Soul in the Hole

1997, NR, 90 min. Directed by Danielle Gardener.

REVIEWED By Russell Smith, Fri., Nov. 21, 1997

Though it's often used in connection with teams like Tom Penders' Texas Runnin' Horns, the term “playground basketball” doesn't necessarily refer to chaotic, brick-heaving, clearout-and-chuck trashball. In fact, when a great passer like New York playground legend Ed “Booger” Smith enters the mix, top-flight pickup games can be a thrilling blend of precision and recklessness in which every possession holds the promise of some insanely great play you'll be telling the grandkids about in 30 years. With an approach similar to Hoop Dreams, Danielle Gardener's documentary Soul in the Hole portrays the street game as a battleground in which concrete-court warriors' passion to “get over” is opposed by not only the many players of similar ability but also, in some cases, their own self-destructive tendencies. Soul focuses on the summer of 1994, during which the 18-year-old Booger Smith and his legendary amateur team, the Kenny Kings of New York City, battled for the Brooklyn tournament championship under the leadership of coach Kenny Jones, a profane, truculent liquor store clerk who also functioned as Smith's surrogate father. The film serves up a generous amount of eye-popping basketball footage, in which the Kings' babyfaced point guard effortlessly flashes the kind of crazy, inspired moves you associate with names like Stoudamire, Kidd, and Marbury. But for all his sublime mastery as a passer and ballhandler, Smith is also something of a lost soul. With a quick mind that is well attuned to recognizing defenses but not his own best interests, he seems equally likely to wind up as the baddest baller in Madison Square Garden or Rikers Island. Jones is, if anything, an even more interesting character. For all his overweening ego and volcanic temper, he has a distinct sense of purpose in life. His dialogues with wife Ronnet -- a tough, good-humored woman who is obviously one of the few people who commands macho Kenny's full respect -- provide realistic, compassionate insight into the destructive culture that Booger is trying to escape. Granted, the troubled young superjock is an overly familiar American archetype, but very few films have mined the drama and pathos of his situation more effectively than Soul in the Hole. And none that I've seen have suggested quite as provocatively that artistry and achievement in this unheralded context can be as meaningful as what others do in offices, commodity markets, and courtrooms.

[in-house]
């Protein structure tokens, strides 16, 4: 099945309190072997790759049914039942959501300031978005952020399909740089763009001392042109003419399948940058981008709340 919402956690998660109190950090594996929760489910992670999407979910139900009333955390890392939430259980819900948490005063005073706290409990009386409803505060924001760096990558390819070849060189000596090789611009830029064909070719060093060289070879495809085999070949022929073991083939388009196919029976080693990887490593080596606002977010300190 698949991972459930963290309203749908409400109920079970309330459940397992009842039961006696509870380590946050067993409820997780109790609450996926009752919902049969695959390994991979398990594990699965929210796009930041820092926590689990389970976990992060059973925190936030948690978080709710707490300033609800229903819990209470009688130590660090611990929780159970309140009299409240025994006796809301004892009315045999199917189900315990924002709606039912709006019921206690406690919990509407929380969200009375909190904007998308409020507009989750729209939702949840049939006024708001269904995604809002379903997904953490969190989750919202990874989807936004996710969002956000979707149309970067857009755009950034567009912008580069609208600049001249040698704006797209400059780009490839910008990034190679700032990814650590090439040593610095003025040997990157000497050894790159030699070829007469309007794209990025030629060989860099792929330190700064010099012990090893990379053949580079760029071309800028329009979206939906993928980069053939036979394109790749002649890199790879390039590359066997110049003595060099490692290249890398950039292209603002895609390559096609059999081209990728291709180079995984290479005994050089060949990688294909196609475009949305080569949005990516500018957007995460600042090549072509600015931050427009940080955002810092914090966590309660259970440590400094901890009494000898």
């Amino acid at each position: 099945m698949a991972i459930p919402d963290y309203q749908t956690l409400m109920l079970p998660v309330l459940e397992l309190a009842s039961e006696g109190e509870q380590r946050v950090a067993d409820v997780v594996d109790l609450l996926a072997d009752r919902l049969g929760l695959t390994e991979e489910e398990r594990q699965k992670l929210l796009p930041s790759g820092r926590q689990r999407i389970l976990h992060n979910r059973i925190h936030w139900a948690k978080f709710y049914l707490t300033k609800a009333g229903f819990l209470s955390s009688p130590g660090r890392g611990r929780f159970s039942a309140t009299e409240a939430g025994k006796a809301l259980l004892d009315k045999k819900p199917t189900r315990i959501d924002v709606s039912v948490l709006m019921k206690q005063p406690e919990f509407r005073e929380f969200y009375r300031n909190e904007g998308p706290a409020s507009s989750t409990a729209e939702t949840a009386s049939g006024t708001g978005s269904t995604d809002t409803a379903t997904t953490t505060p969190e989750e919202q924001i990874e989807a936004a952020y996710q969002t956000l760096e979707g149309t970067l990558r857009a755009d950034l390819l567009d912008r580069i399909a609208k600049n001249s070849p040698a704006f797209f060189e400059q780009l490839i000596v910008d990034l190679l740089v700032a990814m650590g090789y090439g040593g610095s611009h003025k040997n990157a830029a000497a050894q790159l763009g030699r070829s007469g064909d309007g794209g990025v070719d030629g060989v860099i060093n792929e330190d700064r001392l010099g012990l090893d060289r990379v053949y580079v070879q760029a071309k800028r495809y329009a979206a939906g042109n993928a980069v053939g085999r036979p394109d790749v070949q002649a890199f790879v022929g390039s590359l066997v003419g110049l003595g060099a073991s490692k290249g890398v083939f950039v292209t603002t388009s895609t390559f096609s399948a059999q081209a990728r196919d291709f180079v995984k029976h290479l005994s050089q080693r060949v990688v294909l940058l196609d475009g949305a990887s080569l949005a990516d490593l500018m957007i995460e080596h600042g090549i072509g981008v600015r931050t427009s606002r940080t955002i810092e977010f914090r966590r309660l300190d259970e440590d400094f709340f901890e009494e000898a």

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Soul in the Hole, Danielle Gardener

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